Chekov to my agent: Can we kill off my character yet? Oh yeah... Uhura too.

Uhura and Chekov need to get a nuclear reactor in order to fix the Klingon ship. So Chekov, a Russian in Cold War era America mind you, just starts running around the streets screaming “do you know where I can find a nuclear reactor!?” He screams this to a cop’s face. This cop stands there and does nothing. Way to go SFPD. Then somehow, via this method I assume, they find it! Where else but aboard the Navy’s USS Enterprise!? Sulu, meanwhile, just walks right up to a guy in a helicopter and starts chatting about it. He later has that helicopter. I guess because he’s Sulu, and he’s awesome! Of course he’d get the whirly! (I assume that was the explanation they gave to each other in the writers room, including use of the word “whirly.”)

This is Spock-san. I'm Mr. Miyagkirk

You see how this is working out? It’s a series of gags that keep on going until the film’s climax when they, in a spaceship mind you, have to outrun a fishing boat. Yup, really. The setup to every scene is a gag. Everything that occurs is a gag. They have Chekov being chased while whimsical music plays. They have Kirk and Spock saying 1980’s slang and words like dipshit. Unnecessary crowd reactions are throughout! Spock’s dressed like a ninja in a bathrobe! McCoy saves a woman with a pill sending a medical staff into a frenzy. They’re just going through the motions and use the cast of Star Trek to try to make us laugh. All while barely covering a very clear save-the-whales agenda! I’m all for saving the whales, but the whole movie is a long, drawn out after school PSA. The jokes are even on the same level. It’s like while they were writing this, they kept saying “wouldn’t it be funny if…” and then wrote that! No, it’s not funny!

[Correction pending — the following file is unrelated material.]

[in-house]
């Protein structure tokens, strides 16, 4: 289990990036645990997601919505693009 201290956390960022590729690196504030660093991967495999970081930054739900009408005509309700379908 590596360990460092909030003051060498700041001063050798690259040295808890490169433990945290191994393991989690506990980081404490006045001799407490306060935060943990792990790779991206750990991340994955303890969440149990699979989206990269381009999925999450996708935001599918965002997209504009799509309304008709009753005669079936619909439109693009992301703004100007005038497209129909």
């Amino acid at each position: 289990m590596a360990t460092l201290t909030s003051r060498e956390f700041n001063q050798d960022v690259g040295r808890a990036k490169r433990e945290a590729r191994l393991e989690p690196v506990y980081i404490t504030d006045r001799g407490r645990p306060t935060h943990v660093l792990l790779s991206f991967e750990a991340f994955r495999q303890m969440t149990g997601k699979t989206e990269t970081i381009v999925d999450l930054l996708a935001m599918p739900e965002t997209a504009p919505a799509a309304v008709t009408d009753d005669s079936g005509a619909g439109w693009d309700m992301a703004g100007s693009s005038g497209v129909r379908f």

Sadly, at this point in our history, Vulcans had to sit in the back of the bus.

Then, to top it all off! After they return to roughly the moment they had left, due to their whale saving heroism, the whole crew is innocent of all charges! That is except Kirk, whose rank is reduced to Captain so he can man a starship again! (A crowd cheers at this moment.) What else? In this incredibly short amount of time since Kirk’s gone from villain to hero, Starfleet even built Captain Kirk a Brand New Enterprise! This kind of lazy filmmaking could drive a lesser man to suicide! Listen, The Motion Picture, and Search for Spock aren’t that great, but at least they tried! Literally, in Star Trek IV, not one person, except maybe James Doohan, actually gave a shit. I could not have been more excited to press stop when the credits started rolling. I feel like I deserve an apology.

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One response to “The Trek Trek, Part VII: The Voyage Home

  1. Pingback: The Trek Trek, Part IX: The Undiscovered Country | Don't Get Lazy·